How Does Skipton’s 100% Mortgage Work? | Tembo blog
If you’re living in a rental property and you’re struggling to save a deposit, Skipton Building Society’s new 100% mortgage could hold the key to your first home.
It’s the first no-deposit deal of its kind to be launched in the UK since 2008. A number of lenders do already offer 100% mortgages, but they’re only available to applicants with a guarantor or family support.
With the help of Skipton’s Track Record Mortgage, more renters will be able to get on the property ladder without help from family, or needing to spend years saving.
But are 100% mortgages worth it? What are the eligibility requirements for Skipton’s 100% mortgage and are there any alternatives?
What is a 100% mortgage?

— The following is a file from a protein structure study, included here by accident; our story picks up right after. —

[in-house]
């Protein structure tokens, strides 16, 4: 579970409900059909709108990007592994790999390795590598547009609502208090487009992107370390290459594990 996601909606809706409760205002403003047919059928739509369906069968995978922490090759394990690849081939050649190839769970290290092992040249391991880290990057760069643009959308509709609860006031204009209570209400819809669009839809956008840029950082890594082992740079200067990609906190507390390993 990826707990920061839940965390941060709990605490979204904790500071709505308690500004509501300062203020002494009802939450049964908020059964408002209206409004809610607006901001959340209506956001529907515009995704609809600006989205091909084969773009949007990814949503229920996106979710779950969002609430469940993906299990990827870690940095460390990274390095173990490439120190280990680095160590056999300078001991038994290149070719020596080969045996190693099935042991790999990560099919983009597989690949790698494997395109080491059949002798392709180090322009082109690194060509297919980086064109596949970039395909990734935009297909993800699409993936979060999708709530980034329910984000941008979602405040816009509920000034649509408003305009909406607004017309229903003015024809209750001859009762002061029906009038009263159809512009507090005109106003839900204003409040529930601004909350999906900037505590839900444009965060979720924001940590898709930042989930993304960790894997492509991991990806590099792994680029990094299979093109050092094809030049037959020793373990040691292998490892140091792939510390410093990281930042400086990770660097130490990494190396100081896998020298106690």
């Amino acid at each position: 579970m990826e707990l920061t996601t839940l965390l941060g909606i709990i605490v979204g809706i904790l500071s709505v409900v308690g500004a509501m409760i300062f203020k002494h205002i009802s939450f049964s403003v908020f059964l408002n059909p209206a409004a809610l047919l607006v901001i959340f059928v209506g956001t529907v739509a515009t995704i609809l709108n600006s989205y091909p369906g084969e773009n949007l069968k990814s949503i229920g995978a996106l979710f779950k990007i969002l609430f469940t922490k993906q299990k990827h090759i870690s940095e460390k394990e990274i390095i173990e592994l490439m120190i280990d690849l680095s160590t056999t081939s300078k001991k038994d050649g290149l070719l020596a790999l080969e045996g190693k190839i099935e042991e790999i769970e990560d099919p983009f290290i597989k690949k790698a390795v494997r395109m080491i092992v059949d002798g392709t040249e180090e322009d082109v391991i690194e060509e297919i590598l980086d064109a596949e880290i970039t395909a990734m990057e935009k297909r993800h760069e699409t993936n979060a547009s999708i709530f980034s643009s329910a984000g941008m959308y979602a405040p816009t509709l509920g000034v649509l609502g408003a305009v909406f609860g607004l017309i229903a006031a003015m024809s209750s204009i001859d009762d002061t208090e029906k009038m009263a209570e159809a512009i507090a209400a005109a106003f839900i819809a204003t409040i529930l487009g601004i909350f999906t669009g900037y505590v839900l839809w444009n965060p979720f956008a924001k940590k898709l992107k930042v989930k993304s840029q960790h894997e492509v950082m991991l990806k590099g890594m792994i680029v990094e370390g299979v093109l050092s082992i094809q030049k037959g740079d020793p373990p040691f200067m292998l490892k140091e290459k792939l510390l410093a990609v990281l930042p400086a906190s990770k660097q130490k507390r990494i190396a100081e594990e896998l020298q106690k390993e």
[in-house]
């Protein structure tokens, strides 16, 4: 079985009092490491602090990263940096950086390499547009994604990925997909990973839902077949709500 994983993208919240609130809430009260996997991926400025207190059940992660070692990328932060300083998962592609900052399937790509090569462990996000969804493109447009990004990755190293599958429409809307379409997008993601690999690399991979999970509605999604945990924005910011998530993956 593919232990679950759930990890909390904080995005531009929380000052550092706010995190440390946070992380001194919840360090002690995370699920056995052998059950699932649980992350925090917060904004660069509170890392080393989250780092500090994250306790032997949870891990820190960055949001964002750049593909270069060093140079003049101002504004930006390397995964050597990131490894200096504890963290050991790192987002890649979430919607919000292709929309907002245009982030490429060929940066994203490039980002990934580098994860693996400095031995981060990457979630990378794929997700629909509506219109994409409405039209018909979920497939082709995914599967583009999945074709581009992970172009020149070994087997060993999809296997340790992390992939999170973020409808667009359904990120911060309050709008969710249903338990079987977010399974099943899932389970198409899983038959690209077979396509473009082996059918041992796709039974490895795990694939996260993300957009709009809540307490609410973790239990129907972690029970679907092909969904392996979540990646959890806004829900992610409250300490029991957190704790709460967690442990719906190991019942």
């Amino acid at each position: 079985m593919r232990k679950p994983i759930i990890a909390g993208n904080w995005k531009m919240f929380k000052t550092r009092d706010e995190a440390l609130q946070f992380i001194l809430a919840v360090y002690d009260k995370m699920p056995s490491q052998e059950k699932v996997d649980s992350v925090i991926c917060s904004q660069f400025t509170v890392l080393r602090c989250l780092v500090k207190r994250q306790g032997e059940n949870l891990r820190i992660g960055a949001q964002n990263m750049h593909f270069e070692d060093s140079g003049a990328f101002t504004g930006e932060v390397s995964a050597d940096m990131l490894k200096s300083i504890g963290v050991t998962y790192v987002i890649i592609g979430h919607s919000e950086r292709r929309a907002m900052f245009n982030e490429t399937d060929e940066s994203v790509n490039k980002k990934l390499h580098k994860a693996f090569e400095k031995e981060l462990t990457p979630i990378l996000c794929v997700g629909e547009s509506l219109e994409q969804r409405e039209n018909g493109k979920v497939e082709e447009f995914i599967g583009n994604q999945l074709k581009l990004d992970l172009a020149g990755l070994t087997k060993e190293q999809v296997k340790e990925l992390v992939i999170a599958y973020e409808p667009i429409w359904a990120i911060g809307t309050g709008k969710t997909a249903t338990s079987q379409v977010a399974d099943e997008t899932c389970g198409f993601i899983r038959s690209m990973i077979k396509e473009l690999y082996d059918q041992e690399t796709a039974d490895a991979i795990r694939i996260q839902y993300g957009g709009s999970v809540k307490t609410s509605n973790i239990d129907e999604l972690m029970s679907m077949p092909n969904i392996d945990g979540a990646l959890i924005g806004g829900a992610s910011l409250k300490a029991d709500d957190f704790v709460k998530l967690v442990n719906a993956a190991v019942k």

A 100% mortgage is a type of loan where you borrow the full value of your chosen property. This means you won’t need to save a deposit like you would with a standard mortgage.
When buying a property, most borrowers need a deposit of at least 10%. Some lenders will accept a 5% deposit, particularly if the buyer has a guarantor or is using a scheme such as Deposit Unlock. The smaller the deposit, the more risk you pose to a lender, so the eligibility for 95% LTV mortgages will be stricter, and the interest rate is typically higher than for example a 70% LTV mortgage.
100% mortgages used to be much more common than they are today. Some lenders even offered 125% mortgages, giving borrowers access to additional funds to cover moving costs, new furniture or home renovations.
However, lenders tightened their criteria following the 2007/2008 financial crisis, making 125% mortgages a thing of the past. 100% mortgages are still available, but normally only if you have a guarantor or family members willing to use their savings or property as a security.
What is Skipton’s Track Record Mortgage?